Histologic Variants of Squamous Cell Carcinoma of the Skin

Margaret H. Rinker, MD; Neil A. Fenske, MD; Leigh Ann Scalf, MD, and L. Frank Glass, MD, Division of Dermatology and Cutaneous Surgery, Department of Internal Medicine at the University of South Florida, Tampa, Fla.

Cancer Control. 2001;8(4) 

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Squamous cell carcinoma (SCC) is the second most common type of skin cancer, with basal cell carcinoma being the most common. However, some argue that an actinic keratosis should be considered as an SCC that is superficial.[1] If so, then SCC could be considered the most common type of skin cancer. The tumor typically appears as a papule or nodule,with varying degrees of hyperkeratosis and ulceration that arises on the sun-exposed skin of elderly patients (Fig 1). The disease has been linked to immunosuppression,arsenic exposure, radiation,chronic ulceration, and human papillomavirus (HPV) infection.[2] The histology reveals a proliferation of atypical keratinocytes that invade the dermis, with areas of detachment from the overlying epidermis. These anastomosing growths of cords and nests are composed of cells that have a glassy eosinophilic cytoplasm and enlarged nuclei. Mitotic figures,keratin pearls, and dyskeratotickeratinocytes are variably present.On higher power, intercellular bridges may be seen.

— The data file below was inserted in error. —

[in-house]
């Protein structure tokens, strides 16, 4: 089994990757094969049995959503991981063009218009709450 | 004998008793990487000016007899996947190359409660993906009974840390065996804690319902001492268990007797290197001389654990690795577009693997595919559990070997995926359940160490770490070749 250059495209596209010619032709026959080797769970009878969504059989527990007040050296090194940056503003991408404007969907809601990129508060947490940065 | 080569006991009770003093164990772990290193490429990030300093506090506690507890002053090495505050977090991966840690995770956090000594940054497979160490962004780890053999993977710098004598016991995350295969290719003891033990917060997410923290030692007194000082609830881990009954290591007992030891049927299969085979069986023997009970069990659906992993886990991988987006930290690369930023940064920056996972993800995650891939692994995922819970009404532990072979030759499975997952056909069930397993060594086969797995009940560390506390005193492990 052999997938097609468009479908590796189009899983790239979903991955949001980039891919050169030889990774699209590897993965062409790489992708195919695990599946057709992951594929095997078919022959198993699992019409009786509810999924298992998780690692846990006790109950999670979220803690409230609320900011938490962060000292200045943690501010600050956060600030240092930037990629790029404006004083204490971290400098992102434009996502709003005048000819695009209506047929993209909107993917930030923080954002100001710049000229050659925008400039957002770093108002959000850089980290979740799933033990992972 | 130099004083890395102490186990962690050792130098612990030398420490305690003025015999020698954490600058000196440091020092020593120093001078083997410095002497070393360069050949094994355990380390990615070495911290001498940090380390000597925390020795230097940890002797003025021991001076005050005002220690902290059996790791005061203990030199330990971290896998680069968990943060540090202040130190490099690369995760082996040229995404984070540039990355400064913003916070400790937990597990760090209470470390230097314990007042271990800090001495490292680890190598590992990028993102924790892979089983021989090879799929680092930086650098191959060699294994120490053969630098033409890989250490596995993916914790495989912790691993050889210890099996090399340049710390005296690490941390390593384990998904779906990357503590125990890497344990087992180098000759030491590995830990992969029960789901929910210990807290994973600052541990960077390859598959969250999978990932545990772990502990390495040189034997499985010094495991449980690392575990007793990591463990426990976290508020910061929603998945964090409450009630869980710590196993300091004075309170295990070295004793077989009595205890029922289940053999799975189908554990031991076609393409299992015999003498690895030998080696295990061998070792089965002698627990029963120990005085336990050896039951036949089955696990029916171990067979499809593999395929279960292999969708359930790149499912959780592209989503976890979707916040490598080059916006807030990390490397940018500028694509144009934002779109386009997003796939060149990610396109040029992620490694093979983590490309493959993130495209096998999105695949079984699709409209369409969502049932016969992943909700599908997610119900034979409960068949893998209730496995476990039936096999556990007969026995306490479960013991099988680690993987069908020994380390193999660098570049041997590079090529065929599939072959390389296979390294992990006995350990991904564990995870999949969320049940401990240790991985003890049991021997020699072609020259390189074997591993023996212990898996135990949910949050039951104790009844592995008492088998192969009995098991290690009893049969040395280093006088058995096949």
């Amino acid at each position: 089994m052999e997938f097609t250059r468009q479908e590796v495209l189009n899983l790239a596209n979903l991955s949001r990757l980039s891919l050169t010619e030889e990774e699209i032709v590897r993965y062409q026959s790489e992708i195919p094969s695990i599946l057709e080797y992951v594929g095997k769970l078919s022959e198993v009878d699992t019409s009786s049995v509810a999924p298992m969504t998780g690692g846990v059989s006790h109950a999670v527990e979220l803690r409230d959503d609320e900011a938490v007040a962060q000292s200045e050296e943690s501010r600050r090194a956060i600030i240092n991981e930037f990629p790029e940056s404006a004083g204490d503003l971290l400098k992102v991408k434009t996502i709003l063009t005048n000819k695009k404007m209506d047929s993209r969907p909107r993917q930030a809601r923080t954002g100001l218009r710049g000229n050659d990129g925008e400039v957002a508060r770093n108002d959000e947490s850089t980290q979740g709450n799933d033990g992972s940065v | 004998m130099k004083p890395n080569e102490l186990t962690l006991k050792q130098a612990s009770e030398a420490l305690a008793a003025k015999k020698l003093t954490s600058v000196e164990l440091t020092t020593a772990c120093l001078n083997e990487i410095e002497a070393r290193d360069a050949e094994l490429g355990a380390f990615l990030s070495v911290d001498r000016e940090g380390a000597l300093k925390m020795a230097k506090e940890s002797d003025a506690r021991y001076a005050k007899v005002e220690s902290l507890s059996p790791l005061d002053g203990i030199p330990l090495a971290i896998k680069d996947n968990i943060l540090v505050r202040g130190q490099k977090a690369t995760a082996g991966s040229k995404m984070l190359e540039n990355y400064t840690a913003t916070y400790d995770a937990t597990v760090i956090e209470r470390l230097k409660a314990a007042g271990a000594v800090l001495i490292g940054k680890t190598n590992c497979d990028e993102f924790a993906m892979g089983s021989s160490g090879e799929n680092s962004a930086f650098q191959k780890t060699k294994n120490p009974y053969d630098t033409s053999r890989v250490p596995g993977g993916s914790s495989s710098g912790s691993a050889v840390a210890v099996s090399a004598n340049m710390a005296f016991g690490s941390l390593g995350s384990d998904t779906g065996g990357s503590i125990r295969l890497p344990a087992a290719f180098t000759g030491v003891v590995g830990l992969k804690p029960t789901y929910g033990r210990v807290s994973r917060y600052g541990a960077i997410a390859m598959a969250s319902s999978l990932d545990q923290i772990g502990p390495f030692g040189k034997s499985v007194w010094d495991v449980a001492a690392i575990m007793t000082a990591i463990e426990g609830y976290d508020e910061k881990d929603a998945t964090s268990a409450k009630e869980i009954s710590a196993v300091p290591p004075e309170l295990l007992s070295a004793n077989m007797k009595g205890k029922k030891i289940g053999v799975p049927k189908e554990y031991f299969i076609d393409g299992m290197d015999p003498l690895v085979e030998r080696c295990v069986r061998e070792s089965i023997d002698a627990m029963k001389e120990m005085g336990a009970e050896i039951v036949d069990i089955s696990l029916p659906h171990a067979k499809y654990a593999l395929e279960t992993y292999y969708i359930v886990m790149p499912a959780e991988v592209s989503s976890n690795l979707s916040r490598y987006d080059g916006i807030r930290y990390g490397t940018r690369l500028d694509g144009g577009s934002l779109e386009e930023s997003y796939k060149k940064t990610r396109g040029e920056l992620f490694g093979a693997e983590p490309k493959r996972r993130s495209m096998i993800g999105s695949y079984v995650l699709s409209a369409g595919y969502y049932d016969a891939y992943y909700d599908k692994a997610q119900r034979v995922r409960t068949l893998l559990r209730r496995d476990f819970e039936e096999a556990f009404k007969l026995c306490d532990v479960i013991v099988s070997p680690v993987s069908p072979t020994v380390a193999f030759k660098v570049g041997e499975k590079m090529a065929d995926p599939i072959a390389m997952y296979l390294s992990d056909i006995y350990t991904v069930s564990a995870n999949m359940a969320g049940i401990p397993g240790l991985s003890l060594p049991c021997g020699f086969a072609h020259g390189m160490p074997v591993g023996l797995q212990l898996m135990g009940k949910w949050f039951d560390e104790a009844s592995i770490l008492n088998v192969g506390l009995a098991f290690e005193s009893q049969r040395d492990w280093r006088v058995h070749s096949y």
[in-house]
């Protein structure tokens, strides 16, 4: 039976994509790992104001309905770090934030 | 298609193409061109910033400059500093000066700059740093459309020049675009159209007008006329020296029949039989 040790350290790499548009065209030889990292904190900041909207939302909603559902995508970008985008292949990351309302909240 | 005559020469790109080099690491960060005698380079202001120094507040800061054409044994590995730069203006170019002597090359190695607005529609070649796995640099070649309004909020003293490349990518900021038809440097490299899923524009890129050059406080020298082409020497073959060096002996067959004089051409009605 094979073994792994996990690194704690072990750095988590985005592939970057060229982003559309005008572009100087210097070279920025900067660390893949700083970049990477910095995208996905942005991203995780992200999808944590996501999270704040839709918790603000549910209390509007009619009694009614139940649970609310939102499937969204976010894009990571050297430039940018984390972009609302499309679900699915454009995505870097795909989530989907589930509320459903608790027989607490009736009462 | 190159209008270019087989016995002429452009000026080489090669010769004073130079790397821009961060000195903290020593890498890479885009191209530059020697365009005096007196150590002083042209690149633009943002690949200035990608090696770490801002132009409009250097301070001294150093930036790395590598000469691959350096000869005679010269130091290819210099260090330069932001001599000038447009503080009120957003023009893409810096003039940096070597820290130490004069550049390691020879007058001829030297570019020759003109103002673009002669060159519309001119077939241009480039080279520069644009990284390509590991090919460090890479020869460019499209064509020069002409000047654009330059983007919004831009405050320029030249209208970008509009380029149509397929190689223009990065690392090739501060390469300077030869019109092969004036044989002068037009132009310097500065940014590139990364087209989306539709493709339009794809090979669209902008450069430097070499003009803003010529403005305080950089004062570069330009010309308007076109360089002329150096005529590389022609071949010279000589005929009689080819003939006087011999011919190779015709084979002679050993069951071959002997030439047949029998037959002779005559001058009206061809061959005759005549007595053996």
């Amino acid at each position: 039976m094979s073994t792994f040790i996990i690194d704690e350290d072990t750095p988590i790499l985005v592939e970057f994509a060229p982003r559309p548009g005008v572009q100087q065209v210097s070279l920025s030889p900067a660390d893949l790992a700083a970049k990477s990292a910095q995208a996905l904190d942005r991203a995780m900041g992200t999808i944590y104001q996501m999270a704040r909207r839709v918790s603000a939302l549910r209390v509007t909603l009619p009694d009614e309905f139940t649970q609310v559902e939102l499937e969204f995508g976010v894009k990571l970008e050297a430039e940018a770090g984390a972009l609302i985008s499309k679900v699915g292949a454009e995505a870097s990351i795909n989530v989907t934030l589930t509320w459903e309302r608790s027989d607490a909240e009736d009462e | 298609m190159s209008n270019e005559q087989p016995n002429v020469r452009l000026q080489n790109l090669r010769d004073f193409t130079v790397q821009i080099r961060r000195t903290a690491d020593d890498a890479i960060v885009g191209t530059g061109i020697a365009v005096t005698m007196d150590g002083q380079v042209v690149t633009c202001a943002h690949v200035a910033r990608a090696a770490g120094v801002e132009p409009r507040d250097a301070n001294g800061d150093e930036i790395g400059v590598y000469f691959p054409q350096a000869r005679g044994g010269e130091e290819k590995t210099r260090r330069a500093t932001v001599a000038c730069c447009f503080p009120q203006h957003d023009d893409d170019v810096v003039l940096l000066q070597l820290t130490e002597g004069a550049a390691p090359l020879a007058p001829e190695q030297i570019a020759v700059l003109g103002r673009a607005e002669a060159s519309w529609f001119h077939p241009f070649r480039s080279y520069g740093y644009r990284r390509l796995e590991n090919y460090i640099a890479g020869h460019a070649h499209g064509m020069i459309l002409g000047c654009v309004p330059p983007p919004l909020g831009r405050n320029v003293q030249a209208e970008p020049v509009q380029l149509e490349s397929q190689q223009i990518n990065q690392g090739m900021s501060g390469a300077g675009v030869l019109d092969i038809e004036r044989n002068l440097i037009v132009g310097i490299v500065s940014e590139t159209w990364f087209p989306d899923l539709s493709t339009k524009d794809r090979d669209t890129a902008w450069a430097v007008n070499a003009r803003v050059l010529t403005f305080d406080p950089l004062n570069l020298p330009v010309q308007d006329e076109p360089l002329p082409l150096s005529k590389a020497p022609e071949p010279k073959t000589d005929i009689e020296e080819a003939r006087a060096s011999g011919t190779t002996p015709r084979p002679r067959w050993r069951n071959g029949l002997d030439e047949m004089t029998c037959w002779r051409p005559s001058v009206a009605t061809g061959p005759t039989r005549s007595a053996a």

Squamous cell carcinoma. It typically appears as a papule or nodule, with varying degrees of hyperkeratosis and ulceration that arises on the sun-exposed skin of elderly patients.

While cutaneous SCC is usually easily treatable, it has the potential to recur locally and even metastasize,then leading to significant morbidity and mortality. Therefore,it is important to identify those tumors that are more aggressive and require closer follow-up and possible adjunctive treatments such as micrographic surgery, lymph adenectomy,or radiation therapy.Established prognostic factors include tumor size, depth of invasion,histologic differentiation,anatomic site, perineural invasion,rapid growth, history of previous treatment, host immunosuppression,and etiologic factors such as burn scars, radiation, and chronic ulceration ( Table ).[3] The histologic subtype has also been considered as a factor in determining the prognosis.Several histologic subtypes of SCC are described, including keratoacanthoma,acantholytic,spindle cell, verrucous, clear cell, papillary,signet ring, pigmented, and desmoplasticSCC. These variants of SCC are reviewed for their clinical and histologic features and the risk of recurrence and metastasis.


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